Eat healthy and stay fat


“I shop at health food stores and when I dine out I eat the healthiest meal on the menu. I am consistent with my workouts and I’m as healthy as a horse. I’ve always believed that nutrition is 80 percent of the weight loss puzzle, but I can’t seem to lower my body fat percentage. What could be holding me back?” — Donna J.

Without knowing your whole story I can’t coach you on what steps to take. However, if you’re drinking plenty of water, getting plenty of sleep and you’re working out effectively, then I would take a wild guess to say your success may lie in the puzzle of nutrition.

On many occasions, I have had clients who workout regularly (a minimum of three times a week for 30 to 60 minutes each time) share with me in our initial meeting that he or she eat healthfully and nutrition is a piece of cake. What many of these clients don’t realize is that just because he or she grocery shop at healthy-related stores like Trader Joe’s, Whole Foods, and Wild Oats to name a few, does not mean he or she is eating healthfully. Second, eating healthfully does not mean you are going to automatically lose weight.

Defining what’s healthy

First, not everything you purchase from healthy-related grocery stores is going to be healthy. Matter of fact, many so-called health foods are still made with trans fatty acids, high fructose corn syrup, and white and enriched wheat flour. All three of these ingredients, for instance, may slow or cause your weight loss progress to come to a halt.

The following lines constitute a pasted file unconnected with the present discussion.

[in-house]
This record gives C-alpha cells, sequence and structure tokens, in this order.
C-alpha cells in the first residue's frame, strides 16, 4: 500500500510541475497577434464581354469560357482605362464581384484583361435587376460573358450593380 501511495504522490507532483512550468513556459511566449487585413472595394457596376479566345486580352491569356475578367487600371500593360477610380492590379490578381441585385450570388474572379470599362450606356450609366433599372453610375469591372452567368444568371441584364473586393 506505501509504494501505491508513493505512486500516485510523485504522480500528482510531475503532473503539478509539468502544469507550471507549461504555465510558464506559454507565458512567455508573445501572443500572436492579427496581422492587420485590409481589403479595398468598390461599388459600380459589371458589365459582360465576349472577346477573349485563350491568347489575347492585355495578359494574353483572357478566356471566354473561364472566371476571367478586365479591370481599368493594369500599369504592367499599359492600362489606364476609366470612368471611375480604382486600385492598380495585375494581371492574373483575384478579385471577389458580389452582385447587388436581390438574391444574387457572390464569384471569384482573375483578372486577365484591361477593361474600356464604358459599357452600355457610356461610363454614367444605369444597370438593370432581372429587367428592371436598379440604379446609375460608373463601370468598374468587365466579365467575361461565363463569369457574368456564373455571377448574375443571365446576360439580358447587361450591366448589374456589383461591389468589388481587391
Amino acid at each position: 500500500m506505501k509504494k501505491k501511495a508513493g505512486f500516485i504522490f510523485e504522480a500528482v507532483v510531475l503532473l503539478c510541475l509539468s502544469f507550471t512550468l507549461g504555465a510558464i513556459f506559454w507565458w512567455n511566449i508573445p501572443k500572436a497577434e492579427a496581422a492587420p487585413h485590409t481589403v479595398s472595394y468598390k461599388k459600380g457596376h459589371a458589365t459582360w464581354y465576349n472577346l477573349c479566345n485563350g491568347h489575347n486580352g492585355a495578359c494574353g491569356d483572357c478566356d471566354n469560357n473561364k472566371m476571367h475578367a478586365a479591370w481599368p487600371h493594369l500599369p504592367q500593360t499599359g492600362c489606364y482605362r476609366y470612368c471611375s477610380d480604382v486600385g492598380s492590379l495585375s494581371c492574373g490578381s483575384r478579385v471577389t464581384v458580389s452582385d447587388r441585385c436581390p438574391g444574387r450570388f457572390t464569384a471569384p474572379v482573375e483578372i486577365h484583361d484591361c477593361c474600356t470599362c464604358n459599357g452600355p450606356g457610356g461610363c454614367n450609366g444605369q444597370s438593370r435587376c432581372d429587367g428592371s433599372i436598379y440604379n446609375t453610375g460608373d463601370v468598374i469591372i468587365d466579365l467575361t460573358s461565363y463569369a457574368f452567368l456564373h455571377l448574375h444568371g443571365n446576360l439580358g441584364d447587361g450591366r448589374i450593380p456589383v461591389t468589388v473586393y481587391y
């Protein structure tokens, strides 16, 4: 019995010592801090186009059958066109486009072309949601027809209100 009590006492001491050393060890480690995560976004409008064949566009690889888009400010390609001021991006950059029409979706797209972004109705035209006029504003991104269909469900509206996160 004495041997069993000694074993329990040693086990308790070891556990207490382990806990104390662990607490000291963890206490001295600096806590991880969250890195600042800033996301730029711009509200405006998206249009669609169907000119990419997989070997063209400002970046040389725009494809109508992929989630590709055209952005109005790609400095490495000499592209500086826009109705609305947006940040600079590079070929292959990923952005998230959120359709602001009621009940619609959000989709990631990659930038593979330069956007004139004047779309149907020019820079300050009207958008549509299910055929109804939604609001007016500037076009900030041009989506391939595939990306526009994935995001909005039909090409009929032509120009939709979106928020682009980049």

Also, just because the food or product is healthy to you doesn’t mean it’s healthy to me, and vice versa. So my recommendation is to continuously revisit what makes a food or product healthy by asking yourself, “Is there a healthier product or food that I may enjoy instead of what I am currently eating?” Learning what makes a product or food healthier is a great way of educating yourself in the process.

Size matters

Often I visit health-related grocery stores and unfortunately, most of the people shopping are a tad overweight. I share this because it is apparent that many people want to be healthier, and eating health-branded foods and products is a testament to their desire to live healthfully.

Though many of these foods and products are healthier than what you have eaten in the past – it is important that you remind yourself that portion size matters. Take nuts and grains for instance. Macadamia nuts and granola may fall under the healthy category, but the consumption of a few can still equate to a high volume of calories. The same goes for bread: It may be whole grain, but how thick are the slices and how many are you eating in one sitting?

Keeping it real

My recommendation is to continue shopping at health-promoted stores. As well, as continue working out regularly. However, by taking a little extra time and journaling EVERYTHING including your workouts and consumption of food and drinks, you will be able to review and reflect on recent activities and implement the changes you believe will get you where you want to be. Good luck!

Robert Ferguson is a nutritionist, researcher, best-selling author, speaker, host, NAACP nominee, creator of the Diet Free Life methodology, and Chief Nutrition Officer at iCoura Health, Inc., who serves on the Presidential Task Force on Obesity for the National Medical Association. E-mail him at, or visit his Web site at



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